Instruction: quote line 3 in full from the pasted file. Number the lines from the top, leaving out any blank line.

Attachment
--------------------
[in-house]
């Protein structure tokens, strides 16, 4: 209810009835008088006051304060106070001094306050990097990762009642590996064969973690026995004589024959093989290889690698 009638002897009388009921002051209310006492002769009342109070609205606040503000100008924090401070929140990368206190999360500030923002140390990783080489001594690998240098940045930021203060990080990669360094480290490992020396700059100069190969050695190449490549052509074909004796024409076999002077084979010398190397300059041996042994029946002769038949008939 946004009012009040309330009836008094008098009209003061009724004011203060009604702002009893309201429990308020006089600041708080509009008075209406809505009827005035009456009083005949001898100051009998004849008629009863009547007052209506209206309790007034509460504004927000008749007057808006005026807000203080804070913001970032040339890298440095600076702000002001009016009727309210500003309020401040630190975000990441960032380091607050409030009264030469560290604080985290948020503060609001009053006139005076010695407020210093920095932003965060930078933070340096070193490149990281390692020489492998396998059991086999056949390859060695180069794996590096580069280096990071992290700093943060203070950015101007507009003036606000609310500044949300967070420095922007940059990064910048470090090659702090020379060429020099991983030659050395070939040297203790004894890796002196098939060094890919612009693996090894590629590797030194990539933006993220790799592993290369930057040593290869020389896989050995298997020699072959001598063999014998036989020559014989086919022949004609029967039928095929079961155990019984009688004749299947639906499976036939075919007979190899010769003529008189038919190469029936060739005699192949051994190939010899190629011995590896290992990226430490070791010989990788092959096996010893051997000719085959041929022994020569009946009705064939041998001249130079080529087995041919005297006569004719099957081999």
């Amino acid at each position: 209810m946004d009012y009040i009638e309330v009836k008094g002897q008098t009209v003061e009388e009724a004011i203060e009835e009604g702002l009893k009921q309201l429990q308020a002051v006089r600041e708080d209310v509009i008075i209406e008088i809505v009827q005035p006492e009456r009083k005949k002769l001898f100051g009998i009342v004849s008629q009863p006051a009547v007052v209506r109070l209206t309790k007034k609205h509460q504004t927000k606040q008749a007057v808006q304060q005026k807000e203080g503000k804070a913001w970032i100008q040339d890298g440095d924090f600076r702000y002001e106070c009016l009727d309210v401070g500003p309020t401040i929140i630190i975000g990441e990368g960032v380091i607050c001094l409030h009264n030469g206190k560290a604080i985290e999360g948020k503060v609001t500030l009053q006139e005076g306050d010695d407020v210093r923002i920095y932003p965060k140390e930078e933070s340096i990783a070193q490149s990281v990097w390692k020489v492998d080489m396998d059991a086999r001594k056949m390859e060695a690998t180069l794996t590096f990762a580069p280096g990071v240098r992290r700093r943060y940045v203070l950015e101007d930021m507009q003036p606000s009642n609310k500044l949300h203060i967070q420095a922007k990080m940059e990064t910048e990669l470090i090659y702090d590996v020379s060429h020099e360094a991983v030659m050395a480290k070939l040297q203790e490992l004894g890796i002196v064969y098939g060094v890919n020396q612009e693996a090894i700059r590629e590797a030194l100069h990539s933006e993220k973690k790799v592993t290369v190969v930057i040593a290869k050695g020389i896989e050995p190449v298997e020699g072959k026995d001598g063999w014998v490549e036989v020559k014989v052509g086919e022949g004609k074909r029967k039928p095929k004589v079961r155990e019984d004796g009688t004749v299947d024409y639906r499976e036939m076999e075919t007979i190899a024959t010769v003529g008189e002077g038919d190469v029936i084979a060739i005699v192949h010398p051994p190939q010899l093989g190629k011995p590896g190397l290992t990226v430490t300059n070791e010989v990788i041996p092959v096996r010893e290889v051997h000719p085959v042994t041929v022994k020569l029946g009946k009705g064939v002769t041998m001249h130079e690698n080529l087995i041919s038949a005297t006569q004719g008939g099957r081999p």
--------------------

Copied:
């Amino acid at each position: 209810m946004d009012y009040i009638e309330v009836k008094g002897q008098t009209v003061e009388e009724a004011i203060e009835e009604g702002l009893k009921q309201l429990q308020a002051v006089r600041e708080d209310v509009i008075i209406e008088i809505v009827q005035p006492e009456r009083k005949k002769l001898f100051g009998i009342v004849s008629q009863p006051a009547v007052v209506r109070l209206t309790k007034k609205h509460q504004t927000k606040q008749a007057v808006q304060q005026k807000e203080g503000k804070a913001w970032i100008q040339d890298g440095d924090f600076r702000y002001e106070c009016l009727d309210v401070g500003p309020t401040i929140i630190i975000g990441e990368g960032v380091i607050c001094l409030h009264n030469g206190k560290a604080i985290e999360g948020k503060v609001t500030l009053q006139e005076g306050d010695d407020v210093r923002i920095y932003p965060k140390e930078e933070s340096i990783a070193q490149s990281v990097w390692k020489v492998d080489m396998d059991a086999r001594k056949m390859e060695a690998t180069l794996t590096f990762a580069p280096g990071v240098r992290r700093r943060y940045v203070l950015e101007d930021m507009q003036p606000s009642n609310k500044l949300h203060i967070q420095a922007k990080m940059e990064t910048e990669l470090i090659y702090d590996v020379s060429h020099e360094a991983v030659m050395a480290k070939l040297q203790e490992l004894g890796i002196v064969y098939g060094v890919n020396q612009e693996a090894i700059r590629e590797a030194l100069h990539s933006e993220k973690k790799v592993t290369v190969v930057i040593a290869k050695g020389i896989e050995p190449v298997e020699g072959k026995d001598g063999w014998v490549e036989v020559k014989v052509g086919e022949g004609k074909r029967k039928p095929k004589v079961r155990e019984d004796g009688t004749v299947d024409y639906r499976e036939m076999e075919t007979i190899a024959t010769v003529g008189e002077g038919d190469v029936i084979a060739i005699v192949h010398p051994p190939q010899l093989g190629k011995p590896g190397l290992t990226v430490t300059n070791e010989v990788i041996p092959v096996r010893e290889v051997h000719p085959v042994t041929v022994k020569l029946g009946k009705g064939v002769t041998m001249h130079e690698n080529l087995i041919s038949a005297t006569q004719g008939g099957r081999p």